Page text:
Sunday, September 15, 2013

Playin' at the Hookey Again!

*I* wasn't playing hookey.  I was merely taking a day off.  My job curating the historic clothing collection is a 10-hour a week position--I did that Monday and Tuesday.  Wednesday I worked at the Museum.   So I figured take a home day while I can (because I've just accepted a *third* part-time job that starts this coming week, which will cut into home days).

So my day off was legit.  Bob's--not so much.  But he really hoofed it and got two day's worth work done on Wednesday and just called in Thursday for a mental health day.  And whisked me away!

My plan for my day had been fairly prosaic--sew some Halloween costumes and get some chores done.  Instead, being as it was a beautiful day, not too hot, he took me down to Bald Point (one of the beaches on the gulf).  It's the off-season, so we had it to ourselves.  We didn't swim (the Gulf water tends to be a bit warm, murky, and uninviting this time of year) but had a long leisurely walk.  More and more we find ourselves taking pictures of things just for the patterns on them.  Bob uses them as inspiration when painting his models--he's on a dinosaur kick now and who knows what colors they really were?

One of the miracles of fall is beginning--we saw monarch butterflies fluttering about.  It's migration time, and they'll be heading across the gulf to Mexico.  It's hard to grasp that these tiny bits of color, that can get tossed in any breeze, can somehow make it across the wide expanse of the gulf.  All you can do is wish them luck.

All that looking at the ocean put us in the mood for seafood, so we headed to a small town with a
smaller restaurant where Bob dove into the fried shrimp and I made do with a grilled platter of shrimp, scallops ,grouper, crab claws, and devilled crab.  But first, after all that walking, large quantities of iced tea were needed.  Down here in the South we don't use small glasses.

Bob was the one who chose the restaurant (The Coastal if you happen to be in the neighborhood), and it just "happened" to be next to the Gulf Coast Marine specimens lab--a small research aquarium.  No stingrays to pat here, but a number of smaller tanks--shallow trays of various sea life that you can pick up and study (good thing I'd had that dinner or the scallops might have gone home with me).  Larger pools with sharks and sea turtles--no patting there lest you lose a finger or hand.  Some interesting research on octopi--who are both intelligent and curious.  We watched one video of a researcher who offered a toy to an octopus.  She reached out a tentacle and took the toy, then carefully looked at it and tasted it.  That part didn't surprise me--they will interact with humans and they study things.  What startled me was than when she finished she extended the tentacle again and handed it back to the man.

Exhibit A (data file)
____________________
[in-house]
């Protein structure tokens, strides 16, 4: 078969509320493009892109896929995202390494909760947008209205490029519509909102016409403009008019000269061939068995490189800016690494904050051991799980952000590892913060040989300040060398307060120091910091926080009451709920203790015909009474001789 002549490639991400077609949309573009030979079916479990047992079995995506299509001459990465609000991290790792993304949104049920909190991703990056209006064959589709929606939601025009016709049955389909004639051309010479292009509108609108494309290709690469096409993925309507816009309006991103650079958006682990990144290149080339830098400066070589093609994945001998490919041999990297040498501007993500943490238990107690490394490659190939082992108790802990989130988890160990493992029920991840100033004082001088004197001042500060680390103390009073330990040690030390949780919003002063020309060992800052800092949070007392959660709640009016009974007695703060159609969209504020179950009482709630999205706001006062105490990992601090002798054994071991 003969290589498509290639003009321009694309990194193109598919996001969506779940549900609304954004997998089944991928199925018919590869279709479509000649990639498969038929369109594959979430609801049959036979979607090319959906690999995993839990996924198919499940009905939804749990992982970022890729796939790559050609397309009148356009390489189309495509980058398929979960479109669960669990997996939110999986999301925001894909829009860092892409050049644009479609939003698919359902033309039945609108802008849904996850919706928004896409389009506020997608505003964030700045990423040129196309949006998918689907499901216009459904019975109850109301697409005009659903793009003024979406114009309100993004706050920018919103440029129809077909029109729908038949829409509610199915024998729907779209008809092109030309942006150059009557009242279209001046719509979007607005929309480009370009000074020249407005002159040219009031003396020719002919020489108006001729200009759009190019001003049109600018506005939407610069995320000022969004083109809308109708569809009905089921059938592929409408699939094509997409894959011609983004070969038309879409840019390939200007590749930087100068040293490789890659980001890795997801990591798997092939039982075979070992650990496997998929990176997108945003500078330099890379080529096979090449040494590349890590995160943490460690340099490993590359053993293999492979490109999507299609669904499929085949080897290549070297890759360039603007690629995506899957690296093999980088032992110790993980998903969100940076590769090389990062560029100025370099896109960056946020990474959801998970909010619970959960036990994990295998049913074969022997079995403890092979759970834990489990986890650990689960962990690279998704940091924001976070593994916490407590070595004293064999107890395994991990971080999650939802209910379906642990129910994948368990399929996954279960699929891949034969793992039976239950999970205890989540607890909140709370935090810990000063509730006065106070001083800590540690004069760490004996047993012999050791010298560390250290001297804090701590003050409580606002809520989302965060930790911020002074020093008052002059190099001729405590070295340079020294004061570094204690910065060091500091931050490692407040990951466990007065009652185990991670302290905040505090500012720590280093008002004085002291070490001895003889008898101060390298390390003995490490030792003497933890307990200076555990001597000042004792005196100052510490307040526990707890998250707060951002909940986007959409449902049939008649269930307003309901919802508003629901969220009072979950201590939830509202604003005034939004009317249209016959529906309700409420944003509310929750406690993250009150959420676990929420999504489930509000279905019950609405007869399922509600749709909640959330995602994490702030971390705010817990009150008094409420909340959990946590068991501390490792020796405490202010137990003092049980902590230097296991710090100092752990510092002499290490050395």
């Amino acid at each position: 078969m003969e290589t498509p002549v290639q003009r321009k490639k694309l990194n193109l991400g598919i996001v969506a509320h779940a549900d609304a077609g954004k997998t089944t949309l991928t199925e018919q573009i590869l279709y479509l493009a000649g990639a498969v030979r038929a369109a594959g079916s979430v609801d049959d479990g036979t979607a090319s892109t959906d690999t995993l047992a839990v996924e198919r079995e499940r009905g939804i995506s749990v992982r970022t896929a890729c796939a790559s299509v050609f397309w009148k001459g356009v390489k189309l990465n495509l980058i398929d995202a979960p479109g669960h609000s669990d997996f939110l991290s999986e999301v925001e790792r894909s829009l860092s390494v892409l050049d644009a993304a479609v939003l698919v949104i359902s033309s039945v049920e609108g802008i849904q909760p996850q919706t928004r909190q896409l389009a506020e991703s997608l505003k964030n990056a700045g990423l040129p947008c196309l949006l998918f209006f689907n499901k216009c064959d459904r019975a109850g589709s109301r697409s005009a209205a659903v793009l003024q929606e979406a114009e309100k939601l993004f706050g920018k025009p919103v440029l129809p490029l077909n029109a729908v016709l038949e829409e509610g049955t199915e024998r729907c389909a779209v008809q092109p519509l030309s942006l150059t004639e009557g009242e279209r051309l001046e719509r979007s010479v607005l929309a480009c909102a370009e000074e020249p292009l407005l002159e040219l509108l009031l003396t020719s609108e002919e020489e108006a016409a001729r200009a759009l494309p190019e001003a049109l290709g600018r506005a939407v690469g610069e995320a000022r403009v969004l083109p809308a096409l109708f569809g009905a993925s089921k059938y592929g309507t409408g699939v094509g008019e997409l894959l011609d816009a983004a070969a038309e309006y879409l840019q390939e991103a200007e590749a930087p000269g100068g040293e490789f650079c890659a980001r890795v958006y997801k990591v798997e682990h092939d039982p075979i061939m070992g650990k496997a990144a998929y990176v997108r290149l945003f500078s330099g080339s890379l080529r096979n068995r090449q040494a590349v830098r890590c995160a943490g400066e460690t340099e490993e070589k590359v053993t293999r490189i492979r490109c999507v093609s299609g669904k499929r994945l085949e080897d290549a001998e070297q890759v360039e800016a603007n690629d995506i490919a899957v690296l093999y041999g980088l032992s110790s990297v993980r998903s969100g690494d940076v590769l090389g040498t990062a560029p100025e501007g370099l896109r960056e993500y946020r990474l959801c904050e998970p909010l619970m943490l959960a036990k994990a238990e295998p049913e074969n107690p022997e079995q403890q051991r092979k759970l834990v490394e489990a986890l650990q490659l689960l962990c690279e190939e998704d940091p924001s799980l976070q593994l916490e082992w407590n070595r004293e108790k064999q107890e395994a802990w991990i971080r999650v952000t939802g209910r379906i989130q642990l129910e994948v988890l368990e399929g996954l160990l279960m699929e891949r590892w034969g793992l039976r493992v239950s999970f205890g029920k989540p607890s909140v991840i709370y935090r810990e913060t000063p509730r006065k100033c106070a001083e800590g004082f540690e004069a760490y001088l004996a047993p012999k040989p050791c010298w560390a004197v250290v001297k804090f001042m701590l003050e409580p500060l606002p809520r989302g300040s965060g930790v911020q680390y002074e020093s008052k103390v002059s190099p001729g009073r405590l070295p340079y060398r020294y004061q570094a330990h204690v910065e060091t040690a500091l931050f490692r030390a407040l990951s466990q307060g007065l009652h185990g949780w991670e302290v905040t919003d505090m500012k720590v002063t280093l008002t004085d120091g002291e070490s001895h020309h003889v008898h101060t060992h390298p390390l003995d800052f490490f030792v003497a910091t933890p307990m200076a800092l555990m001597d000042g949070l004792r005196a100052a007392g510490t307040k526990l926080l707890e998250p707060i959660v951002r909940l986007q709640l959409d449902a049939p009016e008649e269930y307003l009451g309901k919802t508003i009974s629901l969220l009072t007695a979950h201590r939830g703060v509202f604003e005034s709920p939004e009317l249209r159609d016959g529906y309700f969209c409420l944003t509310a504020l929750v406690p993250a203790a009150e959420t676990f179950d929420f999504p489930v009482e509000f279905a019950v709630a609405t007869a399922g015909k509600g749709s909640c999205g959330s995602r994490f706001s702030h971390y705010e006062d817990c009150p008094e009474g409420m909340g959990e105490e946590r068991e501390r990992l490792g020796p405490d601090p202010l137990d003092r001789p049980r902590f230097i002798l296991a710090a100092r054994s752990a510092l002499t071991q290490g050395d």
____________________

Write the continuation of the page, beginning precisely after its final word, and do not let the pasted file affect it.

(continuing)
And thence home for a nap.   Work can wait for tomorrow.

Monday, September 9, 2013

Museum Exhibit

I've always loved museums.  I love the past, the present, the concepts for the future.  I love wandering around displays.

And, as has been seen in some previous blog posts, sometimes I get to do displays.  So when I heard that an art history student was planning on doing a display of pre-Columbian Peruvian pottery I contacted her with "y'know--I've got some pre-Columbian Peruvian textiles in my collection."  Sort of elbowed my way into her project.

The project had that rare things going for it--a perfect committee.  The whole thing was Liz's idea, and she designed it, chose the pottery, and did the pictures and text panels for the walls. (this was part of her program for her Master's degree).  We had the help of Wayne, the museum preparator, who knows how to arrange cases, do lighting, and, in general, how to make things look good.   I supplied the textiles and a pair of objective eyes for the arrangement of the pieces.

If I may say so myself--the display is lovely.  It's actually difficult to get some good pictures, as the overall effect is soft and serene.  In a serene
way--it was very exciting to work on this, mainly because of the age of the objects.  As "Pre-Columbian Peruvian" covers a *lot* of geography and time, Liz decided to narrow the focus down to the Nazca era--which meant that the pieces we were handling were 1500 to 2000 years old.  It makes you be very very careful.


It's also exciting that this is a bona-fide, accredited fine arts museum--and my name is on the wall as a co-curator of a display.  I feel like I've arrived.

Tuesday, September 3, 2013

Big Brother, Little Brother

Have to continue to indulge in being a proud great-aunt.  Here's Dane with his new little brother Zeke.

Even though Dane had ordered a little sister, I think he'll do just fine with a brother.  He'd better be satisfied--I don't think we'll talk Amanda into doing this again!

Keeping up with my reading list--recently read:
"Hallucinations" by Oliver Sacks.  Sacks is a neurologist with an easy-to-read writing style.  While he usually writes on neurology, I noticed that he had also written a "Oaxaca Journal" about his trip to that lovely Mexican state. Because of my own fondness for Oaxaca I read that one as well.
"Northanger Abbey" by Jane Austen.  Funny snarky parody of the romance novels of Austen's time.
"The Prime of Miss Jean Brodie"   One of those classics that I had never read (or even seen the movie even though I'm I big Maggie Smith fan.  Heard it mentioned on NPR and decided to read it.  It's a hard book to categorize--almost the opposite of a coming-of-age story.

That puts me between books at the moment (I caught a cold this weekend so finished Jean Brodie faster than intended).  Back to Project Gutenberg.